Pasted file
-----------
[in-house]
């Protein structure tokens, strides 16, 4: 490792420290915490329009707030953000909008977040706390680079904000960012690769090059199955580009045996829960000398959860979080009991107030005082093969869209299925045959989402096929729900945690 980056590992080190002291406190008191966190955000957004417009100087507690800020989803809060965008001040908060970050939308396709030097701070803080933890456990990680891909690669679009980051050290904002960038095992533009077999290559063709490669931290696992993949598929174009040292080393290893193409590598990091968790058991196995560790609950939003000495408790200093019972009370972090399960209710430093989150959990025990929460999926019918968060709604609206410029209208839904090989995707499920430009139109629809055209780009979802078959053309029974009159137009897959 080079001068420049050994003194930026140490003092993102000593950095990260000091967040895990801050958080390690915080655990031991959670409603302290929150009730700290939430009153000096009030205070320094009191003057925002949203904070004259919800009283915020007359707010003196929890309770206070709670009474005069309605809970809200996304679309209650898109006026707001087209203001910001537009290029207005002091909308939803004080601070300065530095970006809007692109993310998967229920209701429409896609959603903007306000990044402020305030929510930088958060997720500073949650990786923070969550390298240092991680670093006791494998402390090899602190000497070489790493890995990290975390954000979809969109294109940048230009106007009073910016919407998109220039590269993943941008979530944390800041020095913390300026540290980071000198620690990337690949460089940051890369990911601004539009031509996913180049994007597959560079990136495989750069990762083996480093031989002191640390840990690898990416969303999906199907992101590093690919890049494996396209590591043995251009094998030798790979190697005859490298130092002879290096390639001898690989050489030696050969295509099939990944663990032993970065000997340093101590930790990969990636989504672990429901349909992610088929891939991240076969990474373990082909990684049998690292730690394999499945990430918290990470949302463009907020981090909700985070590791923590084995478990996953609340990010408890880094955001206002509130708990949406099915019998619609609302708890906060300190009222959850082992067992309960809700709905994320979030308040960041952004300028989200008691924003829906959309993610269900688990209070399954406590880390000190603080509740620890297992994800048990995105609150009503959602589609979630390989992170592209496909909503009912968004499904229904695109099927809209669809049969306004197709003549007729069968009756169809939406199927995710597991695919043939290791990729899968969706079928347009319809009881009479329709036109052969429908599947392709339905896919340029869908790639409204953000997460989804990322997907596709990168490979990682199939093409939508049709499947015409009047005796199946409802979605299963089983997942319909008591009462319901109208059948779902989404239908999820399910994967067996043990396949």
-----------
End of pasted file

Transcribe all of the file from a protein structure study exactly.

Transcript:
[in-house]
């Protein structure tokens, strides 16, 4: 490792420290915490329009707030953000909008977040706390680079904000960012690769090059199955580009045996829960000398959860979080009991107030005082093969869209299925045959989402096929729900945690 980056590992080190002291406190008191966190955000957004417009100087507690800020989803809060965008001040908060970050939308396709030097701070803080933890456990990680891909690669679009980051050290904002960038095992533009077999290559063709490669931290696992993949598929174009040292080393290893193409590598990091968790058991196995560790609950939003000495408790200093019972009370972090399960209710430093989150959990025990929460999926019918968060709604609206410029209208839904090989995707499920430009139109629809055209780009979802078959053309029974009159137009897959 080079001068420049050994003194930026140490003092993102000593950095990260000091967040895990801050958080390690915080655990031991959670409603302290929150009730700290939430009153000096009030205070320094009191003057925002949203904070004259919800009283915020007359707010003196929890309770206070709670009474005069309605809970809200996304679309209650898109006026707001087209203001910001537009290029207005002091909308939803004080601070300065530095970006809007692109993310998967229920209701429409896609959603903007306000990044402020305030929510930088958060997720500073949650990786923070969550390298240092991680670093006791494998402390090899602190000497070489790493890995990290975390954000979809969109294109940048230009106007009073910016919407998109220039590269993943941008979530944390800041020095913390300026540290980071000198620690990337690949460089940051890369990911601004539009031509996913180049994007597959560079990136495989750069990762083996480093031989002191640390840990690898990416969303999906199907992101590093690919890049494996396209590591043995251009094998030798790979190697005859490298130092002879290096390639001898690989050489030696050969295509099939990944663990032993970065000997340093101590930790990969990636989504672990429901349909992610088929891939991240076969990474373990082909990684049998690292730690394999499945990430918290990470949302463009907020981090909700985070590791923590084995478990996953609340990010408890880094955001206002509130708990949406099915019998619609609302708890906060300190009222959850082992067992309960809700709905994320979030308040960041952004300028989200008691924003829906959309993610269900688990209070399954406590880390000190603080509740620890297992994800048990995105609150009503959602589609979630390989992170592209496909909503009912968004499904229904695109099927809209669809049969306004197709003549007729069968009756169809939406199927995710597991695919043939290791990729899968969706079928347009319809009881009479329709036109052969429908599947392709339905896919340029869908790639409204953000997460989804990322997907596709990168490979990682199939093409939508049709499947015409009047005796199946409802979605299963089983997942319909008591009462319901109208059948779902989404239908999820399910994967067996043990396949």